Whether you’re a fan of Apple’s walled garden ecosystem or not, it’s hard to deny that the California-based tech giant is a master at making its products objects of desire. Every new hardware revision or software release sets the internet alight with articles and forum posts; every new slab or screen or wearable instantly becoming the next benchmark to which others must rise. Apple exudes cool and commands an effortless air of desirability that make the brand a marketers dream and a competitor’s nightmare…but it wasn’t always like this.
Back in those days before Retina screens and magic mice, Apple was a totally different proposition. In those halcyon days of beige towers and PowerPC architecture, Apple was asking people to “Think Different” by buying into its vision, and while these days it’s all flashy keynote speeches and celebrity-packed product reveal events, there was a time when not everything Apple touched was guaranteed to turn to gold.
Now, while it’s true that Apple has dabbled more in the gaming market than ever before in recent years, what with the App Store and the ability of iOS to run a wide array of games and game-like apps, the firm has been conspicuously absent from the more traditional gaming sphere. This is more likely down to the fact that the other players in the gaming industry have the market pretty much sewn up at this point, but there was a time when Apple did actually dabble in the sector and came away with more than a little egg on its face. In fact, it was more like an entire farm’s worth of yolk.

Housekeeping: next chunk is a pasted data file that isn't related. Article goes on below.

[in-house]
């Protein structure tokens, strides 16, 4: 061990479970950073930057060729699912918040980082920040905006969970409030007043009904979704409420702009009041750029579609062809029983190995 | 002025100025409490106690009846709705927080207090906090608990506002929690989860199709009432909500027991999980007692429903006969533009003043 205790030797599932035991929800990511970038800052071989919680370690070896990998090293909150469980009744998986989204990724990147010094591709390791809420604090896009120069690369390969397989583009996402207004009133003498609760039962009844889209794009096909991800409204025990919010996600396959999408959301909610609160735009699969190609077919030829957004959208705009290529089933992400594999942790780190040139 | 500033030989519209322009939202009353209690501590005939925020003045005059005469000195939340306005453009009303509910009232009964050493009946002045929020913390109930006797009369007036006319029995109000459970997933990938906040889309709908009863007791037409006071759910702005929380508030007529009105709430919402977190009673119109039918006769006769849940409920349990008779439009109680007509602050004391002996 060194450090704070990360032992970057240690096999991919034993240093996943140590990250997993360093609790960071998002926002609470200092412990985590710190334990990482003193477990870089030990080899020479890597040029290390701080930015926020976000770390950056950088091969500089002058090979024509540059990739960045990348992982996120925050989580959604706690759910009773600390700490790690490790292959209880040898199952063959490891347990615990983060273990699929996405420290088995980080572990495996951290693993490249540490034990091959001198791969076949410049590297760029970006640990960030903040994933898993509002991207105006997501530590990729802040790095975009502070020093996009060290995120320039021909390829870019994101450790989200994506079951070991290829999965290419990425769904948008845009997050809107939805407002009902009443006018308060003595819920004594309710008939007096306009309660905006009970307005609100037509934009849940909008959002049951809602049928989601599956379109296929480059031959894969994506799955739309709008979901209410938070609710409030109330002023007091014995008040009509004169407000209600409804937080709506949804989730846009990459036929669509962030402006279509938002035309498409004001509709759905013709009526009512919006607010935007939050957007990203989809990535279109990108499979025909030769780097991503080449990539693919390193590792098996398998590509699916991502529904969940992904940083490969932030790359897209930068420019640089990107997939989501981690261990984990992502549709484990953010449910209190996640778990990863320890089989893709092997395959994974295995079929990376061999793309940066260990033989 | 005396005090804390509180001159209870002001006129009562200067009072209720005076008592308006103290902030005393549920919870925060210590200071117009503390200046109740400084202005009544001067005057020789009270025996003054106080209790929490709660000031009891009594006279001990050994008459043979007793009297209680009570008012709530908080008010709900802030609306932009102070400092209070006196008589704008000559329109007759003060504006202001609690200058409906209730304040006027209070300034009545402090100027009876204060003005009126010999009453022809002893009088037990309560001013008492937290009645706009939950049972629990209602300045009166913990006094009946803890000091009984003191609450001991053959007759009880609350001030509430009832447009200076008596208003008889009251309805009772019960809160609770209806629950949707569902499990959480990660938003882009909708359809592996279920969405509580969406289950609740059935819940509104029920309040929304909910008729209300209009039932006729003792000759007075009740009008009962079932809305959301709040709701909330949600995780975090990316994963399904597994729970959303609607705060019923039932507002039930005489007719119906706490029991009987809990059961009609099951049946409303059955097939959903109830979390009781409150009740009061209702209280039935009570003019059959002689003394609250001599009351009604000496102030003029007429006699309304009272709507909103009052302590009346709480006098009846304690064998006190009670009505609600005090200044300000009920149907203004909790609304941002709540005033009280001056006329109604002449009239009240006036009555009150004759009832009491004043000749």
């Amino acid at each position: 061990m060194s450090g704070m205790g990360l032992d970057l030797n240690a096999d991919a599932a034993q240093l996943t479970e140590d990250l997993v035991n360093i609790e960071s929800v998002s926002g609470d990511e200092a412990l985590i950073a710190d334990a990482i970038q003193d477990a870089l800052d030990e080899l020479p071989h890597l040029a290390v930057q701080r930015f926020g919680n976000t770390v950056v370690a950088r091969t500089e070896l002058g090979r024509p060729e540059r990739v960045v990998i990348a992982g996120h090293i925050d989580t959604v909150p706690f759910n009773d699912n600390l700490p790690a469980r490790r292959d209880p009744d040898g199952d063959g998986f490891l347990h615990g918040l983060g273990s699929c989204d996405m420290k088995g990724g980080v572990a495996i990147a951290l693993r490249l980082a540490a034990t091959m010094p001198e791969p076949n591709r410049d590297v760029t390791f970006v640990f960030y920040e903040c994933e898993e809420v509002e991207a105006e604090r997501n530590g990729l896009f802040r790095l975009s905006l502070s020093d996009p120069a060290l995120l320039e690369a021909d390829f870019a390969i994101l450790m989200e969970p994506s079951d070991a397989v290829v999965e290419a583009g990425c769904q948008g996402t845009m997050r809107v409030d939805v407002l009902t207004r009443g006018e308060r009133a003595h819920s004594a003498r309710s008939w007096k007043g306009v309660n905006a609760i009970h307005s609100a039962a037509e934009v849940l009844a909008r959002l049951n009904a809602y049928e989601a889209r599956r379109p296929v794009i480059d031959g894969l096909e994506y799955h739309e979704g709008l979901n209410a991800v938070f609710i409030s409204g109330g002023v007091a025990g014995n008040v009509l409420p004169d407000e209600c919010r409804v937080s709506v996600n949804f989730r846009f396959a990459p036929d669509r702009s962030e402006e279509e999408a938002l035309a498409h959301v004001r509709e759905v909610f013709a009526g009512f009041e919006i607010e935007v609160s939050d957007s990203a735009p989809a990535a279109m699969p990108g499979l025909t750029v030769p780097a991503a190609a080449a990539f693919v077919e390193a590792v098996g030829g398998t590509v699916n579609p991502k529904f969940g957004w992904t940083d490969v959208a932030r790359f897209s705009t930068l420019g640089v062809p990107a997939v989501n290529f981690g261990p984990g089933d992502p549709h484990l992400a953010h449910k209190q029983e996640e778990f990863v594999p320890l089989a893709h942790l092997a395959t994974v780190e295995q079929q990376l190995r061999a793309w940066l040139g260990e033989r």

So join T3 as we take an in-depth look at that time Apple teamed up with toy manufacturer Bandai and unleashed upon an unsuspecting world one of the biggest financial disasters in gaming history: the Apple Bandai Pippin (also called the Pippin Atmark and, later, Pippin @world). But was it a total failure? We’d wager certainly not – especially in terms of design aesthetic and ambition, and here T3 explains why the Pippin may not have been the success Apple and Bandai projected but neither was it the dumpster fire many make it out to be.